6 Steps To Minimalism: Hip Diggs’ Simple Guide For Beginners

So you’ve heard about this thing called minimalism and you think it’s right for you. But you don’t know where or how to start. There’s a lot of different advice out there. Here’s my simple guide.

Before we get into the 6 steps, I’d like to suggest a couple things you probably don’t want to do.

Lots of minimalists will tell you to dive right in, get rid of truckloads of stuff, downsize your home, and keep less than three sets of clothes. For some that might be an end goal, but it doesn’t happen overnight. For others, that might be too much. So don’t dive in too fast.

Minimalism can be like a fad diet for many. People dive in too fast. They get rid of more than the bargain for and wind up rebuying stuff and going right back to living with more than they need.

Hip Diggs’ Simple Guide: 6 Steps To Minimalism

  1. Start on paper: Don’t jump into minimalism. Outline a plan. Include your reasoning for wanting to live more minimally. Include where you’d like to see yourself in five years. Minimalism is a longterm goal. Include a timetable for specific tasks that will help you to undo what you’ve spent years accumulating. Make your own simple guide.  
  2. Declutter your most personal space first: I suggest starting in your bedroom. Why? Because this is your most personal space. It’s also often the least cluttered. If you minimize your most personal space first, you’ll see immediate results. This may inspire you to move on to the larger spaces.   
  3. Live with it for awhile: So you got rid of the clutter and unneeded clothing in your bedroom. You’re excited to continue the process. Wait! Make sure this is right for you. If you still feel more comfortable in your new bedroom after a few weeks, that’s a good sign. You’re ready to move on. I suggest the bathroom next.  
  4. Declutter larger spaces: After you’ve successfully completed a few of your personal spaces, it’s time to do the big work. Get rid of excess furniture and clutter in your living areas. Get rid of unneeded kitchen stuff. Deal with your garage or basement. This all takes time, anywhere from weeks to months.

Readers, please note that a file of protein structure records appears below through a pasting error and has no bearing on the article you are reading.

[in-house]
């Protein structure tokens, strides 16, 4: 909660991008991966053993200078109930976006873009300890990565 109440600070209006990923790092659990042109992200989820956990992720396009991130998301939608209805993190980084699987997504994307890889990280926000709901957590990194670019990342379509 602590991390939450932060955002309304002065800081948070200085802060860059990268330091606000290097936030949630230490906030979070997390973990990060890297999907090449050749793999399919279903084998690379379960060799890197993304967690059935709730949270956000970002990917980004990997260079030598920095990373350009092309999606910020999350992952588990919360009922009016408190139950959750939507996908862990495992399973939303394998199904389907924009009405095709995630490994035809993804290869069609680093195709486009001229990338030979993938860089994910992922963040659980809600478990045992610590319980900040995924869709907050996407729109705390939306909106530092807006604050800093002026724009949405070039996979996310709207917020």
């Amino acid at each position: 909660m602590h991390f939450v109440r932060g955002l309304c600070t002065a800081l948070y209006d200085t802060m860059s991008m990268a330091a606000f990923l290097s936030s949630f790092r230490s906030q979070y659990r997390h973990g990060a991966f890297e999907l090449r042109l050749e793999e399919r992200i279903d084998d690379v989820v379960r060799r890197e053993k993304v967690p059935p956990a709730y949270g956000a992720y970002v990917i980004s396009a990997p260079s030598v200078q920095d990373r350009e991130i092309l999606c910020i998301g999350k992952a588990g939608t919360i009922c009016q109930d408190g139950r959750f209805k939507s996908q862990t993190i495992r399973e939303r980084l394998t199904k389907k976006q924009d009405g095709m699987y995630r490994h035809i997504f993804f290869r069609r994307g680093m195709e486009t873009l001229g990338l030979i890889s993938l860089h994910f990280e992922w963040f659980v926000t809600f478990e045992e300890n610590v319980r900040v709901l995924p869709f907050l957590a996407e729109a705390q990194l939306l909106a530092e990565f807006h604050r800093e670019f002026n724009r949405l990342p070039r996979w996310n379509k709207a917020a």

5. Take on the tiny places: This might be the hardest part. It’s the tiny things that make up 90% of our excess. Spend a few hours each week going through drawers, cupboards, and closets. Again, this is a long process. It’s also a process you can repeat a few times each year.
  6. Downsize your living space: Now that you’ve eliminated many of your physical possessions, you can consider moving to a smaller place. Moving will actually help you to minimize even more. Be critical of what you pack and what you take. Only include absolute necessities and things that add value.

This Simple Guide Is Just An Outline

The Hip Diggs’ simple guide for beginners is just an outline. If you want more details, click on the highlighted links throughout this post. Or go to the All Posts page and read more articles about minimalism. 

Remember, minimalism is not a quick process. It’s something we do over a period of time. It’s also different for each of us. A young single person might be able to live more simply than a couple with three kids and a dog. Decide what works best for you and work toward your goals.

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James Ewen
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